The J.B. Treatise: A Self-Instruction Manual for Aspiring Gentlemen of the Fifteenth Century

Scott-Macnab, David
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The Southern African Society for Medieval and Renaissance Studies (SASMARS)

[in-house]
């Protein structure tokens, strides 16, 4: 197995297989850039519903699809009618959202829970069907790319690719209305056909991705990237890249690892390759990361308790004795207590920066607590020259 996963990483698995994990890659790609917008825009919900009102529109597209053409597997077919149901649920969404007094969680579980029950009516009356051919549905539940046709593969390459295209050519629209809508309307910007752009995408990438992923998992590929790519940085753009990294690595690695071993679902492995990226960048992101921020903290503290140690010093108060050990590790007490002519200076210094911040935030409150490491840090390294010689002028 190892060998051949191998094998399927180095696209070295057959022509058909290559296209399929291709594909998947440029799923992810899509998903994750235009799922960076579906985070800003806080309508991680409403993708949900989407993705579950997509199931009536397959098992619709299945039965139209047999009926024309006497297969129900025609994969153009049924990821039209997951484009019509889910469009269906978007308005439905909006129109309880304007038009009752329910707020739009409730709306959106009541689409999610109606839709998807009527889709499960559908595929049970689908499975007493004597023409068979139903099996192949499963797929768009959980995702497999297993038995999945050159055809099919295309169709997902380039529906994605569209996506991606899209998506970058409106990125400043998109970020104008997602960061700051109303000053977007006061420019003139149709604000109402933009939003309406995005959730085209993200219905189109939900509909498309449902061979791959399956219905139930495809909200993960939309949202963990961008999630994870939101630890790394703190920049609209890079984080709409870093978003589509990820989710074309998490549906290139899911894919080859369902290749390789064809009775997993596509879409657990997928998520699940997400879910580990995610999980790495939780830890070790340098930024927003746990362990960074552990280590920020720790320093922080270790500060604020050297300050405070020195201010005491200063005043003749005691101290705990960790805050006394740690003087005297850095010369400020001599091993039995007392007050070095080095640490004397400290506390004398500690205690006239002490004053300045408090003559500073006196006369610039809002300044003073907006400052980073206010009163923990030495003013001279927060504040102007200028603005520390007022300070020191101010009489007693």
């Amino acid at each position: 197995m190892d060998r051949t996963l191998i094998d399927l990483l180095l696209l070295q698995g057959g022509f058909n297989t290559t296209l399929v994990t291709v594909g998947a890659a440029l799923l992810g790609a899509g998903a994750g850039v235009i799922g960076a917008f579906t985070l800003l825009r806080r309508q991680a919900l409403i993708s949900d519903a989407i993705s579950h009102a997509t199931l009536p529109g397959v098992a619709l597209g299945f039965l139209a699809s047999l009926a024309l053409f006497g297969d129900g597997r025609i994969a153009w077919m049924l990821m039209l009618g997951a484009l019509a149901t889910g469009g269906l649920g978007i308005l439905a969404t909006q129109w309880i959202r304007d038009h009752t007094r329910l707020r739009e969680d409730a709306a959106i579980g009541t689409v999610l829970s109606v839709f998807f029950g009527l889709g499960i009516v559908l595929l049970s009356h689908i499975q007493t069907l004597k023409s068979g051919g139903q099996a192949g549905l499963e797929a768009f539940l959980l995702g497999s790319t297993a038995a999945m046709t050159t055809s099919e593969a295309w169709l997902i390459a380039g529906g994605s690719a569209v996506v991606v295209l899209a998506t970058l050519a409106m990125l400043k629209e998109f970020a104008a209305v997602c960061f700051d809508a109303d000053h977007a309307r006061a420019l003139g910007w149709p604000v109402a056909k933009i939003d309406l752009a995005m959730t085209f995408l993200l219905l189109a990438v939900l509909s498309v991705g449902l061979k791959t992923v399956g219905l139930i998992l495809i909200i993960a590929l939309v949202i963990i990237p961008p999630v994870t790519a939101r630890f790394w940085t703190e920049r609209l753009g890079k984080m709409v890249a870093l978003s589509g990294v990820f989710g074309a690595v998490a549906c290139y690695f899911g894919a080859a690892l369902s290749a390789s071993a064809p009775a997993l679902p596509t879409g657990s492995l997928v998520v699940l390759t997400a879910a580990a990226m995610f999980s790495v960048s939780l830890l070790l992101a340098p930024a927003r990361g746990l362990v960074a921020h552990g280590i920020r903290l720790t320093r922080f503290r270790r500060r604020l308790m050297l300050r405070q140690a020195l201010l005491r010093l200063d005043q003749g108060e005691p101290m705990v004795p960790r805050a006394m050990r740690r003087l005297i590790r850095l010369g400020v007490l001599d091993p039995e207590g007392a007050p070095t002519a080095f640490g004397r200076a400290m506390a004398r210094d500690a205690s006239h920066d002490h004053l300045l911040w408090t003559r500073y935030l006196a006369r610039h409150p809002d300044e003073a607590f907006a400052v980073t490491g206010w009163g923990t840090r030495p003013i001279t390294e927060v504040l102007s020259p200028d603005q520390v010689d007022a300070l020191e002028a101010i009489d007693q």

The second half of the fifteenth century was, by any standard, a time of dramatic events and rapid change. The definitive loss of England’s Aquitanian heritage (1453), the final paroxysms (in 1483–85) of the decades-long confrontation between the houses of York and Lancaster, and Henry VII’s sanctioning of John Cabot to sail to the New World (1497) provide a panoramic backdrop to other events, social and cultural, that were equally far-reaching in their effects, even if they were less conspicuous in their immediate impact. Among the most significant of these, perhaps, was Caxton’s introduction of printing to England in 1475–76, and the revolution that this engendered through the dissemination of printed texts in the vernacular. That such works found a ready market can be gauged by the success of Caxton’s own printing business, and by the appearance of no fewer than four other commercial English presses by the time that Wynkyn de Worde took over Caxton’s operations in 1491. But Caxton and his emulators should not be given too much credit for creating the market they fed; indeed, there is considerable evidence from manuscript sources that a small but eager readership already existed, well disposed to make the most of the books and pamphlets that the first printers committed to press.
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